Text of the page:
Twilight Payment bidding to retain Melbourne Cup for Joseph O’Brien

Trainer says it has been a ‘nightmare’ getting defending champion down under for race

It has been a “nightmare” getting him there but Twilight Payment will try to win the Lexus Melbourne Cup back-to-back in the early hours of Tuesday morning.

The Irish star gave Joseph O’Brien a second victory in Australia’s sporting institution a year ago with the impact of that 2020 renewal stamped all over this contest due off at 4am Irish-time and live on Sky.

Twilight Payment made all to emulate Rekindling (2017) although it was the fatal injuries suffered by the 2019 Epsom Derby hero Anthony Van Dyck that dominated much of the aftermath.

He became the latest in a grim cluster of catastrophic injuries to international runners at Flemington in recent years.


Already under pressure from animal-rights groups, racing authorities in the state of Victoria responded by introducing a series of veterinary screening processes that has effectively turned a deluge of overseas ‘Cup’ raiders into a trickle.

Only the Andrew Balding trained Spanish Mission joins Twilight Payment and his participation depended on passing a weekend veterinary panel.

Both Aidan and Joseph O’Brien have been unusually forceful in publicly criticising the new measures, particularly nuclear scintigraphy testing - effectively a sort of bone scan - that they have said is excessive.

O’Brien Snr hasn’t sent any runners to Australia for the big ‘Spring Carnival’ races and although his son saddled Son Of Rest to win the Cox Plate last month he has cast doubt on carrying out future raids under the current rules.

“If I’d known how difficult it would’ve been to get through all the hoops, I’m not sure we would’ve even went down in the first place,” O’Brien said last week.

He added that at one point State Of Rest had to be sedated four times in a single week in order to get through veterinary protocols. He has urged for a review of the “nightmare” screening processes.

With internationalisation having been a byword for the Melbourne Cup ever since Vintage Crop’s pioneering victory in 1993, the latest renewal of a race that still stops the nation appears to be something of a regression.

However the most important outcome for racing in Australia is likely to be an incident free race. Under easing of Covid-19 restrictions 10,000 people will be at Flemington, a fraction of the normal attendance, although it is the much wider public focus that is the priority.

If it represents a rather fraught atmosphere there looks to be rare unanimity about the actual outcome among many Australian observers.

The presence of just two interlopers has produced a rather throwback field of local gallopers trying to stretch their stamina to two miles although with one outstanding candidate.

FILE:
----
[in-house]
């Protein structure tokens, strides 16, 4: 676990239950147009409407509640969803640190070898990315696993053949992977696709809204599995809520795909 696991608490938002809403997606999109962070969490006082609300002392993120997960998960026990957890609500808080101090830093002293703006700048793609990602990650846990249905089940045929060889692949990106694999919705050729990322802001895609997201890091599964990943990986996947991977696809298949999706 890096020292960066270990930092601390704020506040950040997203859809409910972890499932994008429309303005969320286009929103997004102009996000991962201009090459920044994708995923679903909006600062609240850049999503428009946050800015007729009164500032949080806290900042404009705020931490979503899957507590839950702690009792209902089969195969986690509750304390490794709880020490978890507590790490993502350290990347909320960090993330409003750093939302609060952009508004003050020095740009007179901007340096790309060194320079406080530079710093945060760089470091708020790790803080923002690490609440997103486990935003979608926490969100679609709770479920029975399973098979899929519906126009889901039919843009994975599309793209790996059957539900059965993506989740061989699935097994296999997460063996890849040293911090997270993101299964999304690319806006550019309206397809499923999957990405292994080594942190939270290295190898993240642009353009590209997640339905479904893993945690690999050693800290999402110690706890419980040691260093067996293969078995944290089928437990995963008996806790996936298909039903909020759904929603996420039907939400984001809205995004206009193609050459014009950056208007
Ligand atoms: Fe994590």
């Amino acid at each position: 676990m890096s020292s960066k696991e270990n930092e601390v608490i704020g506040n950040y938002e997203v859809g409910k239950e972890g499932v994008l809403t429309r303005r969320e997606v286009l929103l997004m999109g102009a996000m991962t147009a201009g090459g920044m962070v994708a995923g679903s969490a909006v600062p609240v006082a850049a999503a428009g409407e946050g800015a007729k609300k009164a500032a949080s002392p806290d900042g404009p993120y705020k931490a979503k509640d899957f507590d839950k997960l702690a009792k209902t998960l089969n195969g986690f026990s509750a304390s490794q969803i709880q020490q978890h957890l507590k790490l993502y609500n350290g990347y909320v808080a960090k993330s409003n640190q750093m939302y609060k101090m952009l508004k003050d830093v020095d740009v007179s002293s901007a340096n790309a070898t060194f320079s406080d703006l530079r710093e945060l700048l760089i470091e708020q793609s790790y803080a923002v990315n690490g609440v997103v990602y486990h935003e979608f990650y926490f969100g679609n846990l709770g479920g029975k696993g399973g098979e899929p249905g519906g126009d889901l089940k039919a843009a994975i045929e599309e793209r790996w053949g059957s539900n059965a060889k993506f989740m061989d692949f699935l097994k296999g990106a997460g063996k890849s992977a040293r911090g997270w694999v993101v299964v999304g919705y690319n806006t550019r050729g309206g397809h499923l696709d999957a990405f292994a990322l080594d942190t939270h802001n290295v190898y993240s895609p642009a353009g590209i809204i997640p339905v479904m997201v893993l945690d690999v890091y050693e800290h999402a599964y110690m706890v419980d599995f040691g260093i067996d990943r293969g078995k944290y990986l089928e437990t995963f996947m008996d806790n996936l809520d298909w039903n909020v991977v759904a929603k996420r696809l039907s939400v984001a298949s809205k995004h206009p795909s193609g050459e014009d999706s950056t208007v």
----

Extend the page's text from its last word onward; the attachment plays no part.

The Caulfield Cup winner Incentivise could start the shortest-priced favourite in years on the back of a substantial but lengthy big-race winning streak.

His trainer, Peter Moody, is best known in this part of the world for the unbeaten sprint star Black Caviar and he warned on Sunday: “The big unknown is - the Caulfield Cup was his Grand Final. Am I as confident as I was for the Caulfield Cup? No, plain and simple.”

Typically Moody still believes his horse is a worthy favourite although he cautioned against ignoring the defending champion despite his topweight.

Twilight Payment is reunited with jockey Jye McNeil who gave him an outstanding ride in 2020 and has a good drawn in box 2 of the 24 runners.

Makybe Diva was the last horse to defend the crown in 2005 but Twilight Payment is still one of the top three in the betting to give owner Lloyd Williams a remarkable eighth win.

Williams’ son Nick pointed to the shallow international pool as evidence to support the Irish horse’s case.

“With all due respect, it’s not nearly as good a race as it was last year. It’s substantially narrower and I think the way it has fallen into place he actually looks attractively weighted,” he said recently.

As an eight-year-old Twilight Payment will be the oldest horse ever to win the Cup if backing up.

Ex-Irish horses lining up include Twilight Payment’s former stable companion Pondus as well as the former Ballydoyle pair, Sir Lucan and Delphi.

Separately, the Irish flat season ended on Sunday but the unique Laytown races take place a day later.

Europe’s only official race meeting run on a beach usually takes place in September but was postponed to November 1st due to the difficulty of imposing pandemic protocols at such a ‘pop-up’ event.

Ahead of engagements at the Breeders Cup in Del Mar later in the week, champion jockey Colin Keane skips the strand although top National Hunt names Jack Kennedy and Rachael Blackmore will be in action.

Kennedy has four rides including Gordon Elliott’s new recruit Business in the seven furlong maiden.

Brian O'Connor

Brian O'Connor

Brian O'Connor is the racing correspondent of The Irish Times. He also writes the Tipping Point column